Thursday, July 24, 2008

Folkestone Fun

A visit to Folkestone last weekend saw an unexpected treat - the annual Charivari parade. Hundreds of children had clearly spent many hours at school, or at least after school, creating costumes, rehearsing dance steps and generally building up to a great little parade. Each school (or most of them anyway) was preceded by a band of some sort ranging from one in historic military garb to others looking more bohemian. A fun, bright and cheerfully noisy event, watched by a large and appreciative crowd as they made their way from the harbour via the centre of town up to the Leas.

Some serious concentration on the choreography paid off here...
Folkestone Charivari

Folkestone Charivari

Great bands...
Folkestone Charivari

Some serious effort needed on such a blustery day...
Folkestone Charivari

Folkestone Charivari

Wednesday, July 23, 2008

Pier pressure - an accident waiting to happen...

Ramsgate pier wallSorry, I don't often rant and splutter about council workers, but this time it's essential.

A stroll on to the pier this afternoon, blazing hot day, plenty of people on the beach, quite a few swimming - some too near the pier - and a security guard and a movable barrier on the pier. This seemed to be expressly to prevent young people coming on the pier in their beach clothes, as these presumably were those most likely to jump in to the sea (or the harbour). OK, fair enough, good safety measure, but can you believe the way it was done?

Well, the guard stood with one hand on the barrier, and one hand on the pier wall - anyone prepared to get on to the wall (you know, the one with a 20+ foot drop on to the sands) was perfectly welcome to walk or crawl past him on top of the wall, and he didn't seem to mind at all. In fact, a few times it seemed he was telling them that's what they had to do.

Ramsgate pier wallWhen he opened the barrier to let a motorised invalid carriage through, or a car, or just adults, then kids would sometimes nip through, and once a couple of them just rushed him and squeezed past while we were there, but generally he got in their way - unless they got up onto the wall.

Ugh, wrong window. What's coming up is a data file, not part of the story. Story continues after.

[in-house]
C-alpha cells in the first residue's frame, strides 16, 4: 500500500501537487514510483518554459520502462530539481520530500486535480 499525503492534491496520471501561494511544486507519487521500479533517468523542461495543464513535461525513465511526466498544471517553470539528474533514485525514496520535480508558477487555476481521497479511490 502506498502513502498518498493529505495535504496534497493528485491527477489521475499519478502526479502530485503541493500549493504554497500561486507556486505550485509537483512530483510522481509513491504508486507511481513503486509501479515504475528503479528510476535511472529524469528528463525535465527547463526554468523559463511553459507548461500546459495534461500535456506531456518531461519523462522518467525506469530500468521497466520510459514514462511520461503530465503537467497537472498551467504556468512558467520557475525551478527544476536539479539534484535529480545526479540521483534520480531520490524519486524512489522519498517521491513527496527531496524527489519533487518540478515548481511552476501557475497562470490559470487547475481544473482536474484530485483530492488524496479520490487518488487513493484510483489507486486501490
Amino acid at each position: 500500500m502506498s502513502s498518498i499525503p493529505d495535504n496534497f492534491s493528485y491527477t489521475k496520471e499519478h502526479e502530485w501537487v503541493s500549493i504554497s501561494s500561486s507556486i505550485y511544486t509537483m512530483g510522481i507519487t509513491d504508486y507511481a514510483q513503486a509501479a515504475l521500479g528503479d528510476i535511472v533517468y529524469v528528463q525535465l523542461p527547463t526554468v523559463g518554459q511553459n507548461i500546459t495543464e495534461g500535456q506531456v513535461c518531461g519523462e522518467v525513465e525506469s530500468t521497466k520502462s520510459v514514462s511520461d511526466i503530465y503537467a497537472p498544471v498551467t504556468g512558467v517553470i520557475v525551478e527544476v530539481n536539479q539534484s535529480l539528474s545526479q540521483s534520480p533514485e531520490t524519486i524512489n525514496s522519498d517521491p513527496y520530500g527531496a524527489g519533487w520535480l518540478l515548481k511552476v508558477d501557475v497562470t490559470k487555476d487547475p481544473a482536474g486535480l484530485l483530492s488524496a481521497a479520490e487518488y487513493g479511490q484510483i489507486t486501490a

Clearly someone is going to slip and fall on to the sands eventually - so either make the pier wall impassable - a bit of curved fencing perhaps, or just give up. Encouraging kids to perform this mad stunt just makes it more dangerous and permitting them to try is just sheer lunacy. Don't say you weren't warned when we start to hear of the child with the broken back, leg or neck. Any day now...

And this isn't actually a rant about the poor old security guard, given an impossible task with no proper equipment. He was calm and friendly, didn't do any more than block those trying to get past, and didn't endanger those on the wall. But what a bloody stupid way to attempt to protect the public. Sigh.

Monday, July 14, 2008

Kent outings

A good weekend for outings, and a trip to Herne Bay on Saturday and Deal on Sunday. Curious to see th esimilarities between these two - long shingle beach, great seafront architecture, piers that - although modernised - still seem to look like piers, and plenty of visitors and residents enjoying themselves...

The old remains of the pier, isolated out at sea, yetstill showing how grand it must have been in its heyday...
Herne Bay

The 'new' pier, still looking impressive in the fading sunlight, although it helps if you like mid 20th Century architecture a bit...
Herne Bay

And this chap, gazing out to sea, with a lovely terraced backdrop. Aaaahhh.
Herne Bay

And then a Sunday afternoon in Deal (well Walmer, really) where the Band of the Royal Marines made their contribution to the Deal Festival with their annual visit to the memorial bandstand. Endless layers of memories and emotions here for those with local connections and longish memories, but a huge and appreciative crowd and some great music from a legendary military band.
Royal Marines Band at Deal

Saturday, July 12, 2008

Seaside Postcard 90 - 2d or not 2d

Ramsgate seaside postcard After a bit of a gap, here's another classic from days gone by...

This card dates from August 1921, although I'm not sure what cost 2d (tuppence or 2p for those who can no longer read old money). Presumably that was the cost of deckchair hire, but maybe it's the cost fo the card itself. Postage on this card was a penny-ha'penny (ok, 1.5p then).

And the weather of course was better back then: "I am quite red after one day.So I don't know what we will be after a week". Still we're not quite in August yet, so there's still hope.